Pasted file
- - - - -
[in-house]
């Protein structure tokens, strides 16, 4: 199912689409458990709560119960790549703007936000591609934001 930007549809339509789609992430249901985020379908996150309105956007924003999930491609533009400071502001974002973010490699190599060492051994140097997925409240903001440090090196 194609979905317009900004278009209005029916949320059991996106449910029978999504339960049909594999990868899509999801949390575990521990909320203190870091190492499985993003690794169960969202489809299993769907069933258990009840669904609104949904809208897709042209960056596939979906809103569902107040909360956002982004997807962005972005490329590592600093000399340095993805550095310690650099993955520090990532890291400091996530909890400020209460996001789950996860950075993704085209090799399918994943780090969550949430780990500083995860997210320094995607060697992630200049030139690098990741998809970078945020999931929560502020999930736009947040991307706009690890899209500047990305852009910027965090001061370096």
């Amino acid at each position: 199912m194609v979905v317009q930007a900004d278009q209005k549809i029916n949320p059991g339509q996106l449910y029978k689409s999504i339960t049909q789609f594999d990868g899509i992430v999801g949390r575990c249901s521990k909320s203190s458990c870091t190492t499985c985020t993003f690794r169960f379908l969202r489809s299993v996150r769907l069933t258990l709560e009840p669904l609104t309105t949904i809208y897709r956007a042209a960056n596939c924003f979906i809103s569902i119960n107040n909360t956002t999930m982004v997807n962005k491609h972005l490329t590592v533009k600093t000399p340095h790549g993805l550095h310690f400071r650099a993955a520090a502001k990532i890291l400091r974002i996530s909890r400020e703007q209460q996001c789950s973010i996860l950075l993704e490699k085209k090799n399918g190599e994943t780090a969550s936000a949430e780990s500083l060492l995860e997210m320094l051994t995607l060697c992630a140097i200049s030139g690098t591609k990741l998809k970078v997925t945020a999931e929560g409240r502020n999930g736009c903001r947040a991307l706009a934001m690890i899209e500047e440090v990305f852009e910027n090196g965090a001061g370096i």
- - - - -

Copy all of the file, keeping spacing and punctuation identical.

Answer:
[in-house]
């Protein structure tokens, strides 16, 4: 199912689409458990709560119960790549703007936000591609934001 930007549809339509789609992430249901985020379908996150309105956007924003999930491609533009400071502001974002973010490699190599060492051994140097997925409240903001440090090196 194609979905317009900004278009209005029916949320059991996106449910029978999504339960049909594999990868899509999801949390575990521990909320203190870091190492499985993003690794169960969202489809299993769907069933258990009840669904609104949904809208897709042209960056596939979906809103569902107040909360956002982004997807962005972005490329590592600093000399340095993805550095310690650099993955520090990532890291400091996530909890400020209460996001789950996860950075993704085209090799399918994943780090969550949430780990500083995860997210320094995607060697992630200049030139690098990741998809970078945020999931929560502020999930736009947040991307706009690890899209500047990305852009910027965090001061370096």
């Amino acid at each position: 199912m194609v979905v317009q930007a900004d278009q209005k549809i029916n949320p059991g339509q996106l449910y029978k689409s999504i339960t049909q789609f594999d990868g899509i992430v999801g949390r575990c249901s521990k909320s203190s458990c870091t190492t499985c985020t993003f690794r169960f379908l969202r489809s299993v996150r769907l069933t258990l709560e009840p669904l609104t309105t949904i809208y897709r956007a042209a960056n596939c924003f979906i809103s569902i119960n107040n909360t956002t999930m982004v997807n962005k491609h972005l490329t590592v533009k600093t000399p340095h790549g993805l550095h310690f400071r650099a993955a520090a502001k990532i890291l400091r974002i996530s909890r400020e703007q209460q996001c789950s973010i996860l950075l993704e490699k085209k090799n399918g190599e994943t780090a969550s936000a949430e780990s500083l060492l995860e997210m320094l051994t995607l060697c992630a140097i200049s030139g690098t591609k990741l998809k970078v997925t945020a999931e929560g409240r502020n999930g736009c903001r947040a991307l706009a934001m690890i899209e500047e440090v990305f852009e910027n090196g965090a001061g370096i």